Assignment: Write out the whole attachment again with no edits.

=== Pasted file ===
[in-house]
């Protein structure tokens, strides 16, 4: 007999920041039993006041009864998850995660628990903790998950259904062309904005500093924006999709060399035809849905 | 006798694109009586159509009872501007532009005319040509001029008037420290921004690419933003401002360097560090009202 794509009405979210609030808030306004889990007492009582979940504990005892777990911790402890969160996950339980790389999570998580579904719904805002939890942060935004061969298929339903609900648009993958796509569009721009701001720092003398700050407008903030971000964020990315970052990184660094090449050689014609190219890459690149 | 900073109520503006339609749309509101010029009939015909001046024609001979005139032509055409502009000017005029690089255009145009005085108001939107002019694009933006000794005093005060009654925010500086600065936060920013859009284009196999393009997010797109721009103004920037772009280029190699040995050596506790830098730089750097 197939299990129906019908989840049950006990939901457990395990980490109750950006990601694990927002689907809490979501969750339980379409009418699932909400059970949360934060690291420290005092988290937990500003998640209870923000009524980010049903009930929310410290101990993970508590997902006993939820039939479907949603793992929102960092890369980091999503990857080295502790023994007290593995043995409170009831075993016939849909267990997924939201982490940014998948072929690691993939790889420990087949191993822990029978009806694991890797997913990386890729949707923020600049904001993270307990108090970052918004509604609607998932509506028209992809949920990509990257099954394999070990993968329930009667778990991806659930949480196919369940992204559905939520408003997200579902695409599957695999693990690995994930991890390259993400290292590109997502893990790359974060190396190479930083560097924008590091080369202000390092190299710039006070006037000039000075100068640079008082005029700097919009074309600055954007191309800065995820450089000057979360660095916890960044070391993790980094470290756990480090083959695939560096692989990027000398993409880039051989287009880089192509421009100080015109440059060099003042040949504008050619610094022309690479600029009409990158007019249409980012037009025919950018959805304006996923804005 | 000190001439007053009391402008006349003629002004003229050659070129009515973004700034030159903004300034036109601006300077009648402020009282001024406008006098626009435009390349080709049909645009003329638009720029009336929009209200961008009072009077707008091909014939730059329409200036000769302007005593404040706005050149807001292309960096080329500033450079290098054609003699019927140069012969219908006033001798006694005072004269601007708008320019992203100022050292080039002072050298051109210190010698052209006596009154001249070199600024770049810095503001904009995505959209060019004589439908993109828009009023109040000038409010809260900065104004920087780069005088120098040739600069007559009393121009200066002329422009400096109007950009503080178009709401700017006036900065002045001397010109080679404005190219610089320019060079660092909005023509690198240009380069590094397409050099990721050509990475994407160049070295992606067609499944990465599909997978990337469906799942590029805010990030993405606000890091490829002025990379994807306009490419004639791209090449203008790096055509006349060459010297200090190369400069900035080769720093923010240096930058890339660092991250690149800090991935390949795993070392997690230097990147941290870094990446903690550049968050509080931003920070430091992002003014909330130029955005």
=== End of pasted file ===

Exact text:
[in-house]
């Protein structure tokens, strides 16, 4: 007999920041039993006041009864998850995660628990903790998950259904062309904005500093924006999709060399035809849905 | 006798694109009586159509009872501007532009005319040509001029008037420290921004690419933003401002360097560090009202 794509009405979210609030808030306004889990007492009582979940504990005892777990911790402890969160996950339980790389999570998580579904719904805002939890942060935004061969298929339903609900648009993958796509569009721009701001720092003398700050407008903030971000964020990315970052990184660094090449050689014609190219890459690149 | 900073109520503006339609749309509101010029009939015909001046024609001979005139032509055409502009000017005029690089255009145009005085108001939107002019694009933006000794005093005060009654925010500086600065936060920013859009284009196999393009997010797109721009103004920037772009280029190699040995050596506790830098730089750097 197939299990129906019908989840049950006990939901457990395990980490109750950006990601694990927002689907809490979501969750339980379409009418699932909400059970949360934060690291420290005092988290937990500003998640209870923000009524980010049903009930929310410290101990993970508590997902006993939820039939479907949603793992929102960092890369980091999503990857080295502790023994007290593995043995409170009831075993016939849909267990997924939201982490940014998948072929690691993939790889420990087949191993822990029978009806694991890797997913990386890729949707923020600049904001993270307990108090970052918004509604609607998932509506028209992809949920990509990257099954394999070990993968329930009667778990991806659930949480196919369940992204559905939520408003997200579902695409599957695999693990690995994930991890390259993400290292590109997502893990790359974060190396190479930083560097924008590091080369202000390092190299710039006070006037000039000075100068640079008082005029700097919009074309600055954007191309800065995820450089000057979360660095916890960044070391993790980094470290756990480090083959695939560096692989990027000398993409880039051989287009880089192509421009100080015109440059060099003042040949504008050619610094022309690479600029009409990158007019249409980012037009025919950018959805304006996923804005 | 000190001439007053009391402008006349003629002004003229050659070129009515973004700034030159903004300034036109601006300077009648402020009282001024406008006098626009435009390349080709049909645009003329638009720029009336929009209200961008009072009077707008091909014939730059329409200036000769302007005593404040706005050149807001292309960096080329500033450079290098054609003699019927140069012969219908006033001798006694005072004269601007708008320019992203100022050292080039002072050298051109210190010698052209006596009154001249070199600024770049810095503001904009995505959209060019004589439908993109828009009023109040000038409010809260900065104004920087780069005088120098040739600069007559009393121009200066002329422009400096109007950009503080178009709401700017006036900065002045001397010109080679404005190219610089320019060079660092909005023509690198240009380069590094397409050099990721050509990475994407160049070295992606067609499944990465599909997978990337469906799942590029805010990030993405606000890091490829002025990379994807306009490419004639791209090449203008790096055509006349060459010297200090190369400069900035080769720093923010240096930058890339660092991250690149800090991935390949795993070392997690230097990147941290870094990446903690550049968050509080931003920070430091992002003014909330130029955005």